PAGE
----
Bridge Interfaces

Created by Yuriy Andamasov, Modified on Wed, 26 Apr 2023 at 10:56 AM by Aslan Hajiyev

Bridging allows you to create a software switch that connects two ports at Layer 2 of the OSI model. A bridge consists of two or more ports that are members of a bridge group. This document was created on VyOS 1.2.0.

Bridge Interface Names

Bridge interfaces are named with br in front of a number, for example, br0 would be bridge interface zero. Bridge interfaces can be called a bridge interface or a bridge group interchangeably.

Creating a Bridge

Creating a bridge interface is very simple. For this example, let's create a bridge between two physical interfaces on a VyOS router. More example use cases will be given below. This example uses eth0 and eth1.

vyos@vyos-rtr# set interfaces bridge br0 
vyos@vyos-rtr# set interfaces ethernet eth0 bridge-group bridge br0
vyos@vyos-rtr# set interfaces ethernet eth1 bridge-group bridge br0

Spanning Tree

The Spanning Tree Protocol (STP) is supported on bridge interfaces, and is disabled by default. For our example, STP can be enabled by issuing set interfaces bridge br0 stp true. STP can be tweaked per bridge as well. Lets change some of the default values:

NOTE: These are not changes you should make unless you know the impact they can have on your network! The values below are purely for demonstration, and will be different for many networks. If you don't know what these are for, don't touch them!
vyos@vyos-rtr# set interfaces bridge br0 priority 4096 
vyos@vyos-rtr# set interfaces bridge br0 forwarding-delay 5
vyos@vyos-rtr# set interfaces bridge br0 hello-time 1
vyos@vyos-rtr# set interfaces bridge br0 max-age 10

You can also tweak spanning tree settings on the physical interfaces that are members of the bridge group:


vyos@vyos-rtr# set interfaces etherneteth0 bridge-group cost 1
vyos@vyos-rtr# set interfaces ethernet eth0 bridge-group priority 0

Show Commands

Bridge interfaces show just like any other interface when running show interfaces


vyos@vyos-rtr:~$ show interfaces
Codes: S - State, L - Link, u - Up, D - Down, A - Admin Down
Interface IP Address S/L Description
--------- ---------- --- -----------
br0 - u/u BridgeExample
eth0 - u/u
eth1 - u/u
eth2 - u/u
eth3 10.0.2.2/24 u/u
lo 127.0.0.1/8 u/u
::1/128

Since bridge interfaces are essentially a software switch, showing the MAC addresses learned on the bridge is possible. For the example above, we can issue show bridge br0 macs and get this output:


vyos@vyos-rtr:~$ show bridge br0 macs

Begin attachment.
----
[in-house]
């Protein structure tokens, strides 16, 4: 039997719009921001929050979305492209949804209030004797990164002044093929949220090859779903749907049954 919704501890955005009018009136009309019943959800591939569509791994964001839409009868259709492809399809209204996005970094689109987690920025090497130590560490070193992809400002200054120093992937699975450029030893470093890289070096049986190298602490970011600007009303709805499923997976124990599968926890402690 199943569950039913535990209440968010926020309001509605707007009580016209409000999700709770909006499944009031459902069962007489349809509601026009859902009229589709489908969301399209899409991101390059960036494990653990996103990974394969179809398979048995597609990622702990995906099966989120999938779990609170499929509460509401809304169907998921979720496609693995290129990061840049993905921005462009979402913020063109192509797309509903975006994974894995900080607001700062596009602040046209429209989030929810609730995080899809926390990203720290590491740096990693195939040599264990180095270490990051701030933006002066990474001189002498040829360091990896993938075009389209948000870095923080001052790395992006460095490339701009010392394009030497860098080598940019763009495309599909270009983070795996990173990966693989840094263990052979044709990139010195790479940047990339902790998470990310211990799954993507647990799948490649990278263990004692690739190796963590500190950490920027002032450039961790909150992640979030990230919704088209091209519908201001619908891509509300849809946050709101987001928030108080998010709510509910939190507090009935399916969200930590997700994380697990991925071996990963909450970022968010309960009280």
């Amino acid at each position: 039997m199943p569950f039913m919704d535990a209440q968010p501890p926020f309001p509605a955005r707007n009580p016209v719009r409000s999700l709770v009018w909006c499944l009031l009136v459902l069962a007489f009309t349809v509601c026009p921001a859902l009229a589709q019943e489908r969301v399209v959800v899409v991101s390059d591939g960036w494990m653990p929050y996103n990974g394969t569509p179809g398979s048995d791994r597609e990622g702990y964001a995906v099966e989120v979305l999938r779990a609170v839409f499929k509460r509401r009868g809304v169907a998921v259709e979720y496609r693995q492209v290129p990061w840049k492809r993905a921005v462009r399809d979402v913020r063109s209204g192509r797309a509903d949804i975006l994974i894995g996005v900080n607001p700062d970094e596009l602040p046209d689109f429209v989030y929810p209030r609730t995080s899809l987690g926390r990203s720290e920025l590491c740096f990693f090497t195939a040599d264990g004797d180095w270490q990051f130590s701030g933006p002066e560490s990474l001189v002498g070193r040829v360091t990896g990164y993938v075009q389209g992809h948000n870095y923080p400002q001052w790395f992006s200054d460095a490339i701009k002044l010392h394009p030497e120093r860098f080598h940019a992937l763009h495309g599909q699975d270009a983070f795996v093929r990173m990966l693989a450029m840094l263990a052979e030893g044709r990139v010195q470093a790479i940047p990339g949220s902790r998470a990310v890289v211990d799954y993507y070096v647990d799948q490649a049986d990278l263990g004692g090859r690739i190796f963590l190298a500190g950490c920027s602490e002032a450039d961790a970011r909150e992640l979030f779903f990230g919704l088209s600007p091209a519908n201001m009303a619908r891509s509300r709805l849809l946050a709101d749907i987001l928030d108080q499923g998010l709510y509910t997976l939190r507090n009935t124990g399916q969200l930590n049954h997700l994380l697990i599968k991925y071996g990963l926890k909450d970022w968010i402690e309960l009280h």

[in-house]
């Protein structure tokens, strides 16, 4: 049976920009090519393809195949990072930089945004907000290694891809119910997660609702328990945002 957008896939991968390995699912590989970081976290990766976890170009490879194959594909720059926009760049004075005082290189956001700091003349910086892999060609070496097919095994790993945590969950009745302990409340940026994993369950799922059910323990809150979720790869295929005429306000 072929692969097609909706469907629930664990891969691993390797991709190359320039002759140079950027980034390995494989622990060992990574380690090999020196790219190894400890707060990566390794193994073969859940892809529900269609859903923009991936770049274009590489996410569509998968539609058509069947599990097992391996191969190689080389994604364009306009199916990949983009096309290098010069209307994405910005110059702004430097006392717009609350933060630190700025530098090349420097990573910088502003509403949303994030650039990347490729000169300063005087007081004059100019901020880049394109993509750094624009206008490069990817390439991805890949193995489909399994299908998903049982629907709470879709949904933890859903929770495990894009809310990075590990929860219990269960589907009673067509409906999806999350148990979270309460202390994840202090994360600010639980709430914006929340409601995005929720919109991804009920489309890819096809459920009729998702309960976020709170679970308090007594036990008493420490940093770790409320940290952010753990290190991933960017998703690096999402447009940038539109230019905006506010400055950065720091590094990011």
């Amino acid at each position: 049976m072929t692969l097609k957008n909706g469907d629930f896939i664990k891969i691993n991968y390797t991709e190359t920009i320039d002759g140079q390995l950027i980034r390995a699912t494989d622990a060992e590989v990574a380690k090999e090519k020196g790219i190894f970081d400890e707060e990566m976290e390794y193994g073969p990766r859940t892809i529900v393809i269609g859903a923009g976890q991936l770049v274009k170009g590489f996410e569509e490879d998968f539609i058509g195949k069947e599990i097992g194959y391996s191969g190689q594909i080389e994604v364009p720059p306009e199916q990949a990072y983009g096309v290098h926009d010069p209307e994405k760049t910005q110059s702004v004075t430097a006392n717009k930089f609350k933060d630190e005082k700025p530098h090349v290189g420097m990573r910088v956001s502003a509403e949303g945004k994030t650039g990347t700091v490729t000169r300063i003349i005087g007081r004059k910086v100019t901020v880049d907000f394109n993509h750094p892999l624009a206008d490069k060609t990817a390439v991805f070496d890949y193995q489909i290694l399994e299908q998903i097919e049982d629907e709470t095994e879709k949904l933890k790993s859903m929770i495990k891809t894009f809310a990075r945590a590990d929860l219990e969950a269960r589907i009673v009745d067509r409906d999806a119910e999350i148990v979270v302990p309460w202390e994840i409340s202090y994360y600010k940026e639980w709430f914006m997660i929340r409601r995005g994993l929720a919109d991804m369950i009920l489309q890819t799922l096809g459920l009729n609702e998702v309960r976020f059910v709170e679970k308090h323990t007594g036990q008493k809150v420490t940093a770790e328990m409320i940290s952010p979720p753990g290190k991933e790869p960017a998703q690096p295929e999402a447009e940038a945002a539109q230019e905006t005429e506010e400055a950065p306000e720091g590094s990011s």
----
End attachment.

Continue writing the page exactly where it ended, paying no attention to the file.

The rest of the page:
port no mac addr is local? ageing timer
2 08:00:27:a6:56:5a yes 0.00
2 08:00:27:a6:56:5a yes 0.00
1 08:00:27:ae:5b:d5 yes 0.00
1 08:00:27:ae:5b:d5 yes 0.00

Bridge groups even support the Spanning Tree Protocol (STP), which can be viewed by issuing show bridge br0 spanning-tree. In our example we get this output:


vyos@vyos-rtr:~$ show bridge br0 spanning-tree
br0
bridge id 1000.080027a6565a
designated root 1000.080027a6565a
root port 0 path cost 0
max age 10.00 bridge max age 10.00
hello time 1.00 bridge hello time 1.00
forward delay 5.00 bridge forward delay 5.00
ageing time 300.00
hello timer 0.78 tcn timer 0.00
topology change timer 0.00 gc timer 72.02
flags

eth0 (1)
port id 8001 state forwarding
designated root 1000.080027a6565a path cost 100
designated bridge 1000.080027a6565a message age timer 0.00
designated port 8001 forward delay timer 0.00
designated cost 0 hold timer 0.78
flags

eth1 (2)
port id 8002 state forwarding
designated root 1000.080027a6565a path cost 100
designated bridge 1000.080027a6565a message age timer 0.00
designated port 8002 forward delay timer 0.00
designated cost 0 hold timer 0.78
flags

Example Use Cases

Below is a collection of use cases for Bridges. This is by no means exhaustive, but is just some of the handy ways I have used bridges in the past.

Layer 2 GRE Bridge

This is very useful when you have that one annoying piece of equipment that requires broadcast communication, but you need to operate it across one or more Layer 3 boundaries.

NOTE: This isn't encrypted in any way shape or form, so this should only be used across links that you have control over. If you need to do this over a network out of your control, such as the Internet, you should use IPSec, similar to what is outlined here on the GRE and IPSec tutorial page.

To perform this simple GRE bridge, you will need two routers, one for each segment that needs Layer 2 connectivity. Here is an example config:

vyos@vyos-rtr# set interfaces bridge br1 
vyos@vyos-rtr# set interfaces ethernet eth3 bridge‐group bridge br1
vyos@vyos-rtr# set interfaces tunnel tun0 local‐ip  
vyos@vyos-rtr# set interfaces tunnel tun0 remote‐ip  
vyos@vyos-rtr# set interfaces tunnel tun0 encapsulation gre‐bridge
vyos@vyos-rtr# set interfaces tunnel tun0 parameters ip bridge-group bridge br1 

After you have this router setup, you just need to do the same thing on the other router, and voila, you will have the ability to broadcast over Layer 3 Segments!

Adding VLANs to a Bridge

If you don't have a switch, or want to use your VyOS router as a root switch, you may want to trunk the same VLANs over multiple ports. Bridges are helpful in this case. Here is an example config:

vyos@vyos-rtr# set interfaces bridge br2
vyos@vyos-rtr# set interfaces ethernet eth2 vif 2 bridge-group bridge br2
vyos@vyos-rtr# set interfaces ethernet eth2 vif 2 address 192.0.2.1/24

If you don't want to bother with VLANs, you can simply add an address to the bridge interface just like any other interface:

vyos@vyos-rtr# set interfaces bridge br2 address 192.0.2.1/24 

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